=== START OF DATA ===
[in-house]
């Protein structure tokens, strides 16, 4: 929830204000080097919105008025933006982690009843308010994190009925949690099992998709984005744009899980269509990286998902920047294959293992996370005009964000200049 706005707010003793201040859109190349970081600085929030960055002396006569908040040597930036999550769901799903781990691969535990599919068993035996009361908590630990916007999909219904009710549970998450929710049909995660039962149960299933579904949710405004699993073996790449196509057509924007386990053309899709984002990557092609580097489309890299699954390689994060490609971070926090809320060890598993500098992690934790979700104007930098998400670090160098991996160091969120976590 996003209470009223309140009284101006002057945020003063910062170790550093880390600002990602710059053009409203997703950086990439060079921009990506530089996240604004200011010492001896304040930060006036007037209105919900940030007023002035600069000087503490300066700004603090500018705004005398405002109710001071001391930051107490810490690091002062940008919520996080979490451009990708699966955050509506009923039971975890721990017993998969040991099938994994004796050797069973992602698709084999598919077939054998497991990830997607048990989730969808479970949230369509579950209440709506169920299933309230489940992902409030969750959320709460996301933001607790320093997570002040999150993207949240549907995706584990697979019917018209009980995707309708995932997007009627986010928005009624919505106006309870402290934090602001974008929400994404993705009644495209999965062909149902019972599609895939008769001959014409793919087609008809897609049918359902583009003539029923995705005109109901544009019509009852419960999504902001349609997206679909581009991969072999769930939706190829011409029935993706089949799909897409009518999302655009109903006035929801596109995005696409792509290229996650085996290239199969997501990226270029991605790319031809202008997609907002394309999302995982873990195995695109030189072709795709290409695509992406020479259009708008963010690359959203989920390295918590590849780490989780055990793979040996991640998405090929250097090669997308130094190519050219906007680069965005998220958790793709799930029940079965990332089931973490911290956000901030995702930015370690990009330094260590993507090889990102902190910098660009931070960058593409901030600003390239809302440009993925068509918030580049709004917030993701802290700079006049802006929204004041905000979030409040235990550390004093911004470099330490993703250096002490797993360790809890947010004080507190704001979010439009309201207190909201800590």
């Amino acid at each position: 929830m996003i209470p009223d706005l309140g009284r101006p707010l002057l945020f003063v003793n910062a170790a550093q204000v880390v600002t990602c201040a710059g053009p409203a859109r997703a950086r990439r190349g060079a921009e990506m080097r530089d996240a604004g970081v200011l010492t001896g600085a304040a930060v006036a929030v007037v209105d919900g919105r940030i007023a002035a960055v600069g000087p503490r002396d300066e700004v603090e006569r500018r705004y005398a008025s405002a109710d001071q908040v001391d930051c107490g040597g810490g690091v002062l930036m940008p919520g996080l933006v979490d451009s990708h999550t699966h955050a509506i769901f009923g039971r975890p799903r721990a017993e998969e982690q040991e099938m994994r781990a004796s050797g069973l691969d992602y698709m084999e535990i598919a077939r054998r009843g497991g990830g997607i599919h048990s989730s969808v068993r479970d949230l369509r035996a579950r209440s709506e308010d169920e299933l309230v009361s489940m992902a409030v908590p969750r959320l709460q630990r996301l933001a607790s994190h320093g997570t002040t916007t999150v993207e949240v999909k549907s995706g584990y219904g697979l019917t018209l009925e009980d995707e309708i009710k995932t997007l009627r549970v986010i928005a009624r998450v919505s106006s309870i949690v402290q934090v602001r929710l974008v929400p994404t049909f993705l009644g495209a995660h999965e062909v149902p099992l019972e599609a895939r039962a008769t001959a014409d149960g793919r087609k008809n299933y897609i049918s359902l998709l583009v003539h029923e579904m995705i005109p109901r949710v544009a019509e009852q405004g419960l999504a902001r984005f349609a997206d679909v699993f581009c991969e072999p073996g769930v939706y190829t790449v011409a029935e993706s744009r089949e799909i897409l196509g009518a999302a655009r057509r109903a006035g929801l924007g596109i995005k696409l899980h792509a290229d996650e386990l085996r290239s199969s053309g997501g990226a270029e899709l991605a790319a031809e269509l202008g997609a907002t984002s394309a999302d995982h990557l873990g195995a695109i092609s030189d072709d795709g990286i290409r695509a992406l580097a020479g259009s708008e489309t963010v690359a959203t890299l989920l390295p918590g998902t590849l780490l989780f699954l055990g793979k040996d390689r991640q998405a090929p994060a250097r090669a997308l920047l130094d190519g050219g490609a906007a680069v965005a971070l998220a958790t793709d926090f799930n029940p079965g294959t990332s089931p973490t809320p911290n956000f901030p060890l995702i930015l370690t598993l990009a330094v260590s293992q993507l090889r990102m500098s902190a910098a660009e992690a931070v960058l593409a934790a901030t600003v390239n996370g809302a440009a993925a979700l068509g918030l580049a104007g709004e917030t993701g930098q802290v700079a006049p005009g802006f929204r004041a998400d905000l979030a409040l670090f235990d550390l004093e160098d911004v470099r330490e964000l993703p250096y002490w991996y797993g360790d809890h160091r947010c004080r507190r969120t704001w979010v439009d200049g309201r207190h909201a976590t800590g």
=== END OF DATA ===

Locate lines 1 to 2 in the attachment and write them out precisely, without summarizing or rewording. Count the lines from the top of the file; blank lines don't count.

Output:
[in-house]
């Protein structure tokens, strides 16, 4: 929830204000080097919105008025933006982690009843308010994190009925949690099992998709984005744009899980269509990286998902920047294959293992996370005009964000200049 706005707010003793201040859109190349970081600085929030960055002396006569908040040597930036999550769901799903781990691969535990599919068993035996009361908590630990916007999909219904009710549970998450929710049909995660039962149960299933579904949710405004699993073996790449196509057509924007386990053309899709984002990557092609580097489309890299699954390689994060490609971070926090809320060890598993500098992690934790979700104007930098998400670090160098991996160091969120976590 996003209470009223309140009284101006002057945020003063910062170790550093880390600002990602710059053009409203997703950086990439060079921009990506530089996240604004200011010492001896304040930060006036007037209105919900940030007023002035600069000087503490300066700004603090500018705004005398405002109710001071001391930051107490810490690091002062940008919520996080979490451009990708699966955050509506009923039971975890721990017993998969040991099938994994004796050797069973992602698709084999598919077939054998497991990830997607048990989730969808479970949230369509579950209440709506169920299933309230489940992902409030969750959320709460996301933001607790320093997570002040999150993207949240549907995706584990697979019917018209009980995707309708995932997007009627986010928005009624919505106006309870402290934090602001974008929400994404993705009644495209999965062909149902019972599609895939008769001959014409793919087609008809897609049918359902583009003539029923995705005109109901544009019509009852419960999504902001349609997206679909581009991969072999769930939706190829011409029935993706089949799909897409009518999302655009109903006035929801596109995005696409792509290229996650085996290239199969997501990226270029991605790319031809202008997609907002394309999302995982873990195995695109030189072709795709290409695509992406020479259009708008963010690359959203989920390295918590590849780490989780055990793979040996991640998405090929250097090669997308130094190519050219906007680069965005998220958790793709799930029940079965990332089931973490911290956000901030995702930015370690990009330094260590993507090889990102902190910098660009931070960058593409901030600003390239809302440009993925068509918030580049709004917030993701802290700079006049802006929204004041905000979030409040235990550390004093911004470099330490993703250096002490797993360790809890947010004080507190704001979010439009309201207190909201800590």